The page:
Read this article before Google flags it as a clickbait

Fast! Read this now. Google says it cracks down on clickbait, and we hope this article will do the trick (we’re pretty sure it will).

The tech giant announcement Thursday that it will begin prioritizing “content by people, for people” in an effort to get rid of clickbait articles that seek to grab readers’ attention with a catchy headline but don’t always deliver the goods .

But this one is different (we promise).

The so-called Helpful Content Update will allow Google’s search engine algorithm to remove content that is “primarily created to rank well in search engines rather than to help or inform people”. This means that the whole industry that has developed since the beginning of the 90s around “search engine optimization“(SEO) may need to recalibrate a bit, including news media.

“We know people don’t find content useful if it looks like it was designed to get clicks rather than inform readers,” said Google Public Liaison for Search Danny. Sullivan, in a statement. blog post announcing the update. “Many of us have experienced the frustration of visiting a web page that seems to have what we are looking for, but does not meet our expectations.”

Sullivan gave the example of a Google user looking for information about a new movie, only to find “aggregated reviews from other sites” that add no value.

“It’s not very useful if you expect to read something new,” he writes. “With this update, you’ll see more results with unique and authentic information, so you’re more likely to read something you’ve never seen before.”

Sullivan added that in testing, searches related to online education, arts, entertainment, shopping and technology showed particularly promising improvements after the update.

Google’s decision to remove low-quality clickbait content comes amid consistent titles detailing the declining quality company search results.

Google’s search engine algorithm uses artificial intelligence (AI) and machine learning systems to find the most “relevant” and “useful” content for readers, and it has been regularly updated for over a decade. But critics say the major search engine serves up paid ads and links to other Google services instead of quality content and is constantly tricked by search engine optimization companies that aggregate content designed to rank well in search engines and improve customer status, rather than to educate readers.

For news sites, the issue is even more complex than simply whether an article aggregates content from elsewhere, as Google considers a variety of factors including backlinks (links from external sites to yours) and cross links (links between sites) – and their relevance – when assigning “authority” to a point of sale. And articles should provide the appropriate content related to the title, including relevant links, to really inform the reader.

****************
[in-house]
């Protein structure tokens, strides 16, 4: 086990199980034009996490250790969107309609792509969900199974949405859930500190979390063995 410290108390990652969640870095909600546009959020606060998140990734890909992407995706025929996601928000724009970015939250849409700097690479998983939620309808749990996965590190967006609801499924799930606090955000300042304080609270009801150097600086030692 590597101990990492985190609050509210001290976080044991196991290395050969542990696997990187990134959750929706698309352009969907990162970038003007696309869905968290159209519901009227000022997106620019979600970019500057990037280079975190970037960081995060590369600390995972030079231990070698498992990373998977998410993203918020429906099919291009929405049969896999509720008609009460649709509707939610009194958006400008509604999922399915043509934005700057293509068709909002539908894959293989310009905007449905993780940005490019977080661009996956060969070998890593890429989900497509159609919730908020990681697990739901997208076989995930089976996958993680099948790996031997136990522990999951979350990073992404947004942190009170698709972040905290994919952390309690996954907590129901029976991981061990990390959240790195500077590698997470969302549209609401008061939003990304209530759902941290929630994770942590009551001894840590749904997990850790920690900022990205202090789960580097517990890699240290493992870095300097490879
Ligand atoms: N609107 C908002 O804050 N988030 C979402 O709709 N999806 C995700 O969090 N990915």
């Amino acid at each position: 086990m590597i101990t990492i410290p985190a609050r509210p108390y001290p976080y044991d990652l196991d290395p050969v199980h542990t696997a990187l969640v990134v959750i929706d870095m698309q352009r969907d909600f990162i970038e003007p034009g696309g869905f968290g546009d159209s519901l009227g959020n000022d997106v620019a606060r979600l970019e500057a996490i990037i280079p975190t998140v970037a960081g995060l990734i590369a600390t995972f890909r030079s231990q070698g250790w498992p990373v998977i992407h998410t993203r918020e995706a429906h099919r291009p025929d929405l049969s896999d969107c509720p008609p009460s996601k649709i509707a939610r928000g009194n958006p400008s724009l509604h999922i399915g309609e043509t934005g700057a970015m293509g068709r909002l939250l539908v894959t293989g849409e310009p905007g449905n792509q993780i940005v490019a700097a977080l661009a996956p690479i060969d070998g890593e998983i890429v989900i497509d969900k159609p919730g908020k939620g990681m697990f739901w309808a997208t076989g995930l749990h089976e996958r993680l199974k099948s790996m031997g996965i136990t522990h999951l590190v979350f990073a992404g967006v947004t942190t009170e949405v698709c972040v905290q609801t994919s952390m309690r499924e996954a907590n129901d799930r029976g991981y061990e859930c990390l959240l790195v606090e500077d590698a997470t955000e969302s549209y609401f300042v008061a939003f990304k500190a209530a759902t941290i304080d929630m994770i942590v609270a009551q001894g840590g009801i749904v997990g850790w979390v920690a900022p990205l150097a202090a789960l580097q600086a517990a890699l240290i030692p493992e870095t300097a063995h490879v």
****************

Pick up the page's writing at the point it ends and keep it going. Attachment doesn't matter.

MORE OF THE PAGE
The test for news companies will be whether they can still do this without triggering the “banhammer” clickbait. But Google says the media has nothing to worry about, as long as it produces original, quality content.

“Any content – ​​not just useless content – ​​on sites determined to have relatively high amounts of useless content overall is less likely to perform well in search, assuming there is other content elsewhere on the web. web that is best viewed,” the company said.

Google has also provided a series of questions that content creators are asking in order to better understand and navigate the update. The key takeaway was simple: focus on creating original content for real humans, not collecting clicks.

The new update will begin to take effect next week, but its full rollout could take up to two weeks, Google said, adding that more information will be posted on its website. updates page after launch. This will only affect English searches to begin with, but Google representatives said Friday that the company plans to roll out the update in other languages ​​”in the future.”

Google also said it would continue to refine the “series of updates” which it started posting better reviews on its site last year.

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About Nereida Nystrom

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